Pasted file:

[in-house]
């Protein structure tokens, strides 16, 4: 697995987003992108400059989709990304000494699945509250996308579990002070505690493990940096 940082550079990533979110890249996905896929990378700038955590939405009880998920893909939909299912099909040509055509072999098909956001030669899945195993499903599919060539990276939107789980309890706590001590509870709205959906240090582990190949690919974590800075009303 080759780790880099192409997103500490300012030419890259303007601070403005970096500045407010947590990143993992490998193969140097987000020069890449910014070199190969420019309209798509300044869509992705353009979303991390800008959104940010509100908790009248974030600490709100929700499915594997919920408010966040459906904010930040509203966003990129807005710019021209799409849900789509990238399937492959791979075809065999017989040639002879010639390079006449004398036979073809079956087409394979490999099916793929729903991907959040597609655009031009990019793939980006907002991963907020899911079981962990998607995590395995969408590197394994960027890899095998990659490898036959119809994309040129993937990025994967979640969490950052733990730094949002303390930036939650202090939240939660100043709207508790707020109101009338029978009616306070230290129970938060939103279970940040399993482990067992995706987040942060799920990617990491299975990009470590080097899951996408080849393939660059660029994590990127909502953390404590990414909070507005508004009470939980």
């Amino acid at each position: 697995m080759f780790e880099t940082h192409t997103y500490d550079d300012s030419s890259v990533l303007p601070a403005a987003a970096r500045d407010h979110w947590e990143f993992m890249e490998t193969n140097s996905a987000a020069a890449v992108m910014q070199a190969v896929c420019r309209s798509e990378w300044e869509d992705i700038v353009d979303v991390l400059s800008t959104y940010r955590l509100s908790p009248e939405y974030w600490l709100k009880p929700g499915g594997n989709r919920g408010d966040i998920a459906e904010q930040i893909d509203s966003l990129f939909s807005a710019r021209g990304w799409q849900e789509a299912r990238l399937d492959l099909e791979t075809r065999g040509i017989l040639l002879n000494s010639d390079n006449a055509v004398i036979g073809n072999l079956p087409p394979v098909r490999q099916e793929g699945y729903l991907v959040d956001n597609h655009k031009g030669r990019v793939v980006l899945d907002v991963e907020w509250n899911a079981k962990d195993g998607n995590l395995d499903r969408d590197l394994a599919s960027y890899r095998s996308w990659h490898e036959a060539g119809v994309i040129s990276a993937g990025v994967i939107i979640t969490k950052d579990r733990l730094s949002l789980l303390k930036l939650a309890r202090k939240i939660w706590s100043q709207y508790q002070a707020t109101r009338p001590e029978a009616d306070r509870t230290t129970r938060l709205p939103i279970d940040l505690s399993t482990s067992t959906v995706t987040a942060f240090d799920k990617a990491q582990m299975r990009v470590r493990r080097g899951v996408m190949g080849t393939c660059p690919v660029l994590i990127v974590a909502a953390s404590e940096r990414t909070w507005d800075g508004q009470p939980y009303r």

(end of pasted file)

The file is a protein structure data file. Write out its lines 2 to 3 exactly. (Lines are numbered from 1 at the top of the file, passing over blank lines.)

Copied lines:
């Protein structure tokens, strides 16, 4: 697995987003992108400059989709990304000494699945509250996308579990002070505690493990940096 940082550079990533979110890249996905896929990378700038955590939405009880998920893909939909299912099909040509055509072999098909956001030669899945195993499903599919060539990276939107789980309890706590001590509870709205959906240090582990190949690919974590800075009303 080759780790880099192409997103500490300012030419890259303007601070403005970096500045407010947590990143993992490998193969140097987000020069890449910014070199190969420019309209798509300044869509992705353009979303991390800008959104940010509100908790009248974030600490709100929700499915594997919920408010966040459906904010930040509203966003990129807005710019021209799409849900789509990238399937492959791979075809065999017989040639002879010639390079006449004398036979073809079956087409394979490999099916793929729903991907959040597609655009031009990019793939980006907002991963907020899911079981962990998607995590395995969408590197394994960027890899095998990659490898036959119809994309040129993937990025994967979640969490950052733990730094949002303390930036939650202090939240939660100043709207508790707020109101009338029978009616306070230290129970938060939103279970940040399993482990067992995706987040942060799920990617990491299975990009470590080097899951996408080849393939660059660029994590990127909502953390404590990414909070507005508004009470939980």
């Amino acid at each position: 697995m080759f780790e880099t940082h192409t997103y500490d550079d300012s030419s890259v990533l303007p601070a403005a987003a970096r500045d407010h979110w947590e990143f993992m890249e490998t193969n140097s996905a987000a020069a890449v992108m910014q070199a190969v896929c420019r309209s798509e990378w300044e869509d992705i700038v353009d979303v991390l400059s800008t959104y940010r955590l509100s908790p009248e939405y974030w600490l709100k009880p929700g499915g594997n989709r919920g408010d966040i998920a459906e904010q930040i893909d509203s966003l990129f939909s807005a710019r021209g990304w799409q849900e789509a299912r990238l399937d492959l099909e791979t075809r065999g040509i017989l040639l002879n000494s010639d390079n006449a055509v004398i036979g073809n072999l079956p087409p394979v098909r490999q099916e793929g699945y729903l991907v959040d956001n597609h655009k031009g030669r990019v793939v980006l899945d907002v991963e907020w509250n899911a079981k962990d195993g998607n995590l395995d499903r969408d590197l394994a599919s960027y890899r095998s996308w990659h490898e036959a060539g119809v994309i040129s990276a993937g990025v994967i939107i979640t969490k950052d579990r733990l730094s949002l789980l303390k930036l939650a309890r202090k939240i939660w706590s100043q709207y508790q002070a707020t109101r009338p001590e029978a009616d306070r509870t230290t129970r938060l709205p939103i279970d940040l505690s399993t482990s067992t959906v995706t987040a942060f240090d799920k990617a990491q582990m299975r990009v470590r493990r080097g899951v996408m190949g080849t393939c660059p690919v660029l994590i990127v974590a909502a953390s404590e940096r990414t909070w507005d800075g508004q009470p939980y009303r």